Title inspired by Bret Victor’s piece “What can a Technologist do about Climate Change?“
Something that has been swirling in my mind lately: personally having a more direct impact on our quest to reduce the causes of climate change. While I’ve been indirectly involved in environmental endeavors for most of my career, I naively thought I had more “time” to offer a more direct contribution. Don’t get me wrong– I think indirect contribution is incredibly important. (By “indirect,” I mean (1) influencing the necessary conditions that surround more “direct” activities today, and (2) the long term bets that will ultimately have direct impact, paving the way for new technologies and policies and cultural shifts in the future.) However, it feels like the time is now to deliver more directed contribution. [*]
So how does one go about determining what to spend one’s time on? Below, I lay out the recipe of my own search to answer that question.
Step 1: What do I want to impact?
I want to make a tangible contribution to our possibility of achieving a less than 2° C near-term future. I feel that our efforts in the coming decade will be a big determinant in that outcome. The time to direct attention is now.
Step 2: What are the biggest contributors, globally? How do my background and interests overlap with this?
Let’s start with this World Resources Institute flow chart of world greenhouse gas emissions from 2005. I imagine models have been updated in the past 15 years, but this should be directionally right. [**]
Outsized impacts include Road transport (10.5%), Buildings (16.5%), Industry (cement, iron/ steel, chemicals alone are 13.1%), and Agriculture (13.8%). Deforestation is also a major contributor (11.3%).
How do these sectors interact with my background and interests? I know plenty of people interested (and working in!) Transportation, Agriculture, and Deforestation sectors… but MY interests are in Buildings and Industry. I have more experience in Buildings, so I’ll focus there for now.
Let’s dig a little more into the Buildings sector. This time, let’s look along the parameter of energy related CO2, from a recent report from UNEP. Building operations account for 28% of energy-related CO2 emissions. Building construction (including energy related emissions for processing materials like cement and steel) accounts for 11%.
Hmm what’s missing here? Something not discussed as often– the contribution of global warming from other greenhouse gases (GHG). As we look at this broader problem, let’s make sure to not ignore the other GHGs that buildings contribute to.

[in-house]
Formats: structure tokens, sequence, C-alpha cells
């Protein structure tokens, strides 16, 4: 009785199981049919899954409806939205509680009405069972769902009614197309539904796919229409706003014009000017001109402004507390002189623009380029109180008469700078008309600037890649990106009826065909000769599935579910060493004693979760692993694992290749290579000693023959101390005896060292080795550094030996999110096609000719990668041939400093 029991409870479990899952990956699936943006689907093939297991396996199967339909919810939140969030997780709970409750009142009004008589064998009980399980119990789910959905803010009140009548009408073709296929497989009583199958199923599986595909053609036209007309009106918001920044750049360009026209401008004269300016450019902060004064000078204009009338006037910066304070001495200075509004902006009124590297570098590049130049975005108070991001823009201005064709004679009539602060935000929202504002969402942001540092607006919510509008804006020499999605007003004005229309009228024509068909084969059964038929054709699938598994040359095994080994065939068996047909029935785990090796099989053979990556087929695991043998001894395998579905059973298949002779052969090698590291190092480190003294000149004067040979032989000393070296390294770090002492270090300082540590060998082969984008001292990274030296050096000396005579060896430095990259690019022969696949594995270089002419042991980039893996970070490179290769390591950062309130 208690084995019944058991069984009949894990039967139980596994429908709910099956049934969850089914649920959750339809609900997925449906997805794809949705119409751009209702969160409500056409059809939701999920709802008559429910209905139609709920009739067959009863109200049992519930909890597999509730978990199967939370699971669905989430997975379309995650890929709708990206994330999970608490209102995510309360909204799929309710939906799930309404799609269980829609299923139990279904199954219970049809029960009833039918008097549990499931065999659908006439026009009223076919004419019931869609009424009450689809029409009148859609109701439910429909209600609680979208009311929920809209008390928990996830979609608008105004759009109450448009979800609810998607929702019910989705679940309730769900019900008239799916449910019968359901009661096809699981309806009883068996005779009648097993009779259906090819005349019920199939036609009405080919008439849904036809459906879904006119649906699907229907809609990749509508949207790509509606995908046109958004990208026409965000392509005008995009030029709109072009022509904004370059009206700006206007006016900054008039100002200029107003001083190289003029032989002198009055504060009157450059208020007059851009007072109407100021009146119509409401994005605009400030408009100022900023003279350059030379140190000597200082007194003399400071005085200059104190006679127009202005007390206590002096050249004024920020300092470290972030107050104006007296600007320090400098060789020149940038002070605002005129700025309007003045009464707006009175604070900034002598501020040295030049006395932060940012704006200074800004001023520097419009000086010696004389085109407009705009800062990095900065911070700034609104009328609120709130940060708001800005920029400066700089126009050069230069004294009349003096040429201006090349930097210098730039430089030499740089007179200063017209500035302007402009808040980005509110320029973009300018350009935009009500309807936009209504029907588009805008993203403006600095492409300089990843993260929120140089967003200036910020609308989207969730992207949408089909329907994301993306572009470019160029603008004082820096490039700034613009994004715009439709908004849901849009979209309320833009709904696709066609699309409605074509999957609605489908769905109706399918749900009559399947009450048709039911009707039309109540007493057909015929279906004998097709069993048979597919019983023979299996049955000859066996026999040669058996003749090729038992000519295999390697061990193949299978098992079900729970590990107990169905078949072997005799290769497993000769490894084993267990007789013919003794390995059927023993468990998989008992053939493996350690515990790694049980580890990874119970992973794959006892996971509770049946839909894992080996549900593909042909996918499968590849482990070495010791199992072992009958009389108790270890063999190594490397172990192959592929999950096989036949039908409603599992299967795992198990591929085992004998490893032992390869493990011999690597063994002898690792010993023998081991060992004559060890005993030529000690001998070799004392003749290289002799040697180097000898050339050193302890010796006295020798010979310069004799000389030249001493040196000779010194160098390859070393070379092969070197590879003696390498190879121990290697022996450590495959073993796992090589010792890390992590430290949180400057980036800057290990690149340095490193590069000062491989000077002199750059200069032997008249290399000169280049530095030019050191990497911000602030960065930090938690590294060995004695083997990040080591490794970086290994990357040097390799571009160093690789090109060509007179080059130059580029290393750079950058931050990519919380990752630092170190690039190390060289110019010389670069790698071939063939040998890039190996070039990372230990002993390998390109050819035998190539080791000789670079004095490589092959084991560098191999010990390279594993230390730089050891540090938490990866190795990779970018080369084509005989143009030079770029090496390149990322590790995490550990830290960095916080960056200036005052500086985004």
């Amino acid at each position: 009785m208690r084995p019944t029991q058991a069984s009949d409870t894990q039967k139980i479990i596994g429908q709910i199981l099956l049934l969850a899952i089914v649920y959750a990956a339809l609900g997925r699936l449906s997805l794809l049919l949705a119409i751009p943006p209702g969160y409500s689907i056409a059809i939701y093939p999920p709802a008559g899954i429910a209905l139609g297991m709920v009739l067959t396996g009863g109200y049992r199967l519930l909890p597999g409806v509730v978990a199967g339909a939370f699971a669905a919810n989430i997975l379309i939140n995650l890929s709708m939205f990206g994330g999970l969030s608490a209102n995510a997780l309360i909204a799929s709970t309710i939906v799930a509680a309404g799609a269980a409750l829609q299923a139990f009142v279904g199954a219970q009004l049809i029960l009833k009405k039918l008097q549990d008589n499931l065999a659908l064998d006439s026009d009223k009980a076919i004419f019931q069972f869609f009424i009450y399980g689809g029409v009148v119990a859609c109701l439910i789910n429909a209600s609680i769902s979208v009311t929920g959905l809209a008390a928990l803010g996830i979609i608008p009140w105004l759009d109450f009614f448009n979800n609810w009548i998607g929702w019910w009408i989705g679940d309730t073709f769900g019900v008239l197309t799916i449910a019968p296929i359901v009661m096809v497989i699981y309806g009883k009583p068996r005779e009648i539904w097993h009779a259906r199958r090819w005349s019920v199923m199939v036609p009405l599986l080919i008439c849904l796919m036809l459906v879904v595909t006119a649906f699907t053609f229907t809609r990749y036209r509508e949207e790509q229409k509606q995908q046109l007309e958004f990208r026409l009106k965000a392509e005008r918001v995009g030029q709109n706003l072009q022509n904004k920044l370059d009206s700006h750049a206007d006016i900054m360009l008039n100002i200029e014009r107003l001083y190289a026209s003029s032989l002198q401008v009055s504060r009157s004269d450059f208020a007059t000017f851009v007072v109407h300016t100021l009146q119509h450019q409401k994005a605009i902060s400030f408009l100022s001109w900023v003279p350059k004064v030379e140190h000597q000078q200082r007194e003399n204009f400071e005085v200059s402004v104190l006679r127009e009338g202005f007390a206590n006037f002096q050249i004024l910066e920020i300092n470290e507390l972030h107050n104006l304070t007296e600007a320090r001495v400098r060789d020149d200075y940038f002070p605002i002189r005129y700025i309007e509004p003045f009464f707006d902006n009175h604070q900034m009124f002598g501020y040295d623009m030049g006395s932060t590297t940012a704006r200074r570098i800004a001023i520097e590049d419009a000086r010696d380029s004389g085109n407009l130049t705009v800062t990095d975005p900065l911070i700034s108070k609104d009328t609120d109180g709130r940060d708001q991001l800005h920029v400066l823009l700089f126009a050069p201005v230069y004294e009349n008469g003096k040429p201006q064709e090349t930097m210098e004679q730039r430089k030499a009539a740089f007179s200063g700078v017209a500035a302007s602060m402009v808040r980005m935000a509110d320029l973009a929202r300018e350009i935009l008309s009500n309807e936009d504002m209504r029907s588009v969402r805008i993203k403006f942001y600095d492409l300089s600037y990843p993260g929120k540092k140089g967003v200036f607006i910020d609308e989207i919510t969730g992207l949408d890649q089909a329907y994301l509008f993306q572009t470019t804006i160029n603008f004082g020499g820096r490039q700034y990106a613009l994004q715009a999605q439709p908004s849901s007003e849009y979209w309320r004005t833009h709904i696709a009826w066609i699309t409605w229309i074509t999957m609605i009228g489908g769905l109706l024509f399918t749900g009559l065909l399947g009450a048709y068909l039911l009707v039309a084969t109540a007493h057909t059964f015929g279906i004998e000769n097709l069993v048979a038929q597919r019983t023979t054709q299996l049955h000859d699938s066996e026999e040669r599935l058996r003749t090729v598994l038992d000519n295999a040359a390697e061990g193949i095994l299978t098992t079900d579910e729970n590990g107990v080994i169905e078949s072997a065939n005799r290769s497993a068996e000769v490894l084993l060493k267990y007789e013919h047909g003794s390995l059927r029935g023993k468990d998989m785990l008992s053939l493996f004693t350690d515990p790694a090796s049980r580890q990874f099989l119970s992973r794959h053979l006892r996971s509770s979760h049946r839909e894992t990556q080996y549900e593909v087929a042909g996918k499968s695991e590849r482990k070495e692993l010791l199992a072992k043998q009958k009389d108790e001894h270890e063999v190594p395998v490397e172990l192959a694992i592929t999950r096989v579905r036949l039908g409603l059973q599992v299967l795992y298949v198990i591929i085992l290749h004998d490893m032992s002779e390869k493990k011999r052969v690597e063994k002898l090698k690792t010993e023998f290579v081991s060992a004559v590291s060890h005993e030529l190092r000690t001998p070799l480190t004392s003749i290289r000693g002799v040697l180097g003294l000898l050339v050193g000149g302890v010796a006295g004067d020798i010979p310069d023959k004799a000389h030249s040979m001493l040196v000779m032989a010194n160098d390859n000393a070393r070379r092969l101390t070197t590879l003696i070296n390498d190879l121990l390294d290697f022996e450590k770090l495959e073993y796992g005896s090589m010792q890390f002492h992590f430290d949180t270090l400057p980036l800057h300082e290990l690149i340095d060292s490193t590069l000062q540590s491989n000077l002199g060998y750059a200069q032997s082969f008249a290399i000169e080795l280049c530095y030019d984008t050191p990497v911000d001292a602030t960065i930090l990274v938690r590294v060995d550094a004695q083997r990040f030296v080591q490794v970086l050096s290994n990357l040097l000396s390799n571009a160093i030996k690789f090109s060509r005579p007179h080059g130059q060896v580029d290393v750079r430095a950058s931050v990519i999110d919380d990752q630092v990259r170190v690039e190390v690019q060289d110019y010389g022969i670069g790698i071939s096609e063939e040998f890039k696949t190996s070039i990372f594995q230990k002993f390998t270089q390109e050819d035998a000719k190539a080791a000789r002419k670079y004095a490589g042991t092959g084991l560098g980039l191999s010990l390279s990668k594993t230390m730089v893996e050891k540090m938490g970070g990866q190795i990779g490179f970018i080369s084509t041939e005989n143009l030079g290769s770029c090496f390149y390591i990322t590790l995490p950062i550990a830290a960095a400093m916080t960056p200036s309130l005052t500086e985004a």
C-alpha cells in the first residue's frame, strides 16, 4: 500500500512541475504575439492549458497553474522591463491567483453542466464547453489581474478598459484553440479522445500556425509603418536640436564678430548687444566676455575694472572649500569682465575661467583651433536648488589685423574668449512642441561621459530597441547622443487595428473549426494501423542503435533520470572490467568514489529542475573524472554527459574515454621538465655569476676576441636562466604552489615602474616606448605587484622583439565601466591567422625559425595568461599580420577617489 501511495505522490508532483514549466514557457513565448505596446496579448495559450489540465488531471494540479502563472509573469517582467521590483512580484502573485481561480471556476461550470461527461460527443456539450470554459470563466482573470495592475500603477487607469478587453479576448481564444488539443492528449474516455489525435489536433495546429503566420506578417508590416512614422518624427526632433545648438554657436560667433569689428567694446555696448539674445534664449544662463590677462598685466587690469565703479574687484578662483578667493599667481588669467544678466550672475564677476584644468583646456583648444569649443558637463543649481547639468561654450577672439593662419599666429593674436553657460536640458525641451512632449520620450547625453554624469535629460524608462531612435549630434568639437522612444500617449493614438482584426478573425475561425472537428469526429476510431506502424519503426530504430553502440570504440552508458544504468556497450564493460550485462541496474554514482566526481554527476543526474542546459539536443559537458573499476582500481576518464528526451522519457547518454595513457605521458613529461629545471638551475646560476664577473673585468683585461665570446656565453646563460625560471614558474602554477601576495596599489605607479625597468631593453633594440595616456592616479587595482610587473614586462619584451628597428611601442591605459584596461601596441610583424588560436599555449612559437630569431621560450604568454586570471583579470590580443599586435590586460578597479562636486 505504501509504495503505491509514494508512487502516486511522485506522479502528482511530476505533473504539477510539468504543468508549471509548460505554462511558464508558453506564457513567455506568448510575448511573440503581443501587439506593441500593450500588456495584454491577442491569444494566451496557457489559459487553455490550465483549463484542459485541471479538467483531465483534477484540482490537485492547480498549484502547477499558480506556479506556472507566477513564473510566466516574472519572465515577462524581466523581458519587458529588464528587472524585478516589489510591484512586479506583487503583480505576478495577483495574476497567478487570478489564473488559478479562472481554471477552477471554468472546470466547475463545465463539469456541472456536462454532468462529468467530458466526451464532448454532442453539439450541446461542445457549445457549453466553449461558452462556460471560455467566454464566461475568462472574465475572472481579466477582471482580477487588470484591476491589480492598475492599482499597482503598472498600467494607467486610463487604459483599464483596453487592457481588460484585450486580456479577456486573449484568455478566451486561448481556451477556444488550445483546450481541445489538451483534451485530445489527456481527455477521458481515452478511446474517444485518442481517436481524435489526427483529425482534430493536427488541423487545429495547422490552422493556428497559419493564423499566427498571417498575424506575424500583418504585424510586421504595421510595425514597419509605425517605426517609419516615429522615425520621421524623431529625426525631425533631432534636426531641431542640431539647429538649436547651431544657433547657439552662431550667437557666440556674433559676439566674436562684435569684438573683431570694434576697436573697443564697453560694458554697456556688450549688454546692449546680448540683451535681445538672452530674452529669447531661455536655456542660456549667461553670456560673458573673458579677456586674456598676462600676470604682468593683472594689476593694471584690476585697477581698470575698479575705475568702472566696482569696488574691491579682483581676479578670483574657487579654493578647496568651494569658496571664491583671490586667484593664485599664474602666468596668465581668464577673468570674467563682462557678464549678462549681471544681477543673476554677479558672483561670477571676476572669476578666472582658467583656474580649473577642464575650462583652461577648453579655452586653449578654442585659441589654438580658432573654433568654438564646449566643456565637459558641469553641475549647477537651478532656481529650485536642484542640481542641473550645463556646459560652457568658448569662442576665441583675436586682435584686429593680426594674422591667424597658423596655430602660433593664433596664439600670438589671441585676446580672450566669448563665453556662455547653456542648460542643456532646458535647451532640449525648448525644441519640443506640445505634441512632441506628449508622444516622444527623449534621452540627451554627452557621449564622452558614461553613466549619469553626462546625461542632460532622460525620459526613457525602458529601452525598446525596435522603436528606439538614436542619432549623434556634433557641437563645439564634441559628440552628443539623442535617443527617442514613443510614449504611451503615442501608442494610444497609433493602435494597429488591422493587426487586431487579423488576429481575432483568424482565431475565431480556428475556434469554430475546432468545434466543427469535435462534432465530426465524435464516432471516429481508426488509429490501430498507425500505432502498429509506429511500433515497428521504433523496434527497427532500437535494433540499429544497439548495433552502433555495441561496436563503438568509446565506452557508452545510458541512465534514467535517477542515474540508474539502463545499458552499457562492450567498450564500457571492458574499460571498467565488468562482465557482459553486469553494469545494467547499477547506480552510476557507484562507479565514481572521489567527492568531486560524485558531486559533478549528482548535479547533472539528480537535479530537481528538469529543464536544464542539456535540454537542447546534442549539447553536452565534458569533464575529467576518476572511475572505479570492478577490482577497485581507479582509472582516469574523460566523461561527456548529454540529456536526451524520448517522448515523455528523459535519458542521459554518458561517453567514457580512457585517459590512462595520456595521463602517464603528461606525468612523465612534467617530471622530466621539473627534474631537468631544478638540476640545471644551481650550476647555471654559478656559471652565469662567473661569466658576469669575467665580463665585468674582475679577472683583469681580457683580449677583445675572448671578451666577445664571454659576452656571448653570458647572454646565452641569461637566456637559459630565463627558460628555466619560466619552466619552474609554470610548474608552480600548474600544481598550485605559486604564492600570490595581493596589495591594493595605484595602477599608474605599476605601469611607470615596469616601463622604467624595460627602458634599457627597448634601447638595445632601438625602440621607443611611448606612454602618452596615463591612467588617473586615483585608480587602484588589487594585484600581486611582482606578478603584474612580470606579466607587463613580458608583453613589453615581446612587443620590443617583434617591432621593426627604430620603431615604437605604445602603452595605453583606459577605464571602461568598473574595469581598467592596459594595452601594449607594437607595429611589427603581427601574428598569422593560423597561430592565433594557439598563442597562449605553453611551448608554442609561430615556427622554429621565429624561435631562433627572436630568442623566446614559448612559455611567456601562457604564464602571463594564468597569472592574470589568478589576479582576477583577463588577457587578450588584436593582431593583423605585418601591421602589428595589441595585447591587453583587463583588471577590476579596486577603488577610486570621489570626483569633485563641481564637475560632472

Also missing: Negative GHG technologies. Technologies that don’t just mitigate, but actually remove carbon from our atmosphere. Let’s ensure that our attention to emitting industries also keeps an eye towards reduction opportunities as well.
Sidebar: Global Warming Potentials
Remember that World Resources Institute chart from earlier? It reflects GHG as a percent of total gas… but it does not incorporate the weighted impact of their Global Warming Potential (GWP). See the comparison below.
In sum: CFCs have a huge GWP. Refrigerant management is thus a critical activity to mitigate the effects of climate change; Project Drawdown ranks it as THE solution with the greatest potential. See more from this paper from Lawrence Berkeley National Lab on opportunities related to lower GWP room air conditioners. The good news: 90% of refrigerants are released at the end of equipment life and they can be reclaimed/reused…. but that’s an operational & maintenance problem. (Hopefully, one humans can solve. We’ve done it before with the Montreal Protocol.)
Step 3: What does the current landscape look like?
Let’s look at energy related CO2 emissions for buildings, both residential and commercial. End use activities include space heating, water heating, lighting, cooking, and appliance & electronics energy use.
Here’s an overview from the United States:
Globally there’s lots of potential for improvement across end user activities, as shown here:
Although– I have a decent amount of concern for our past 2 decades of space cooling (counter)progress.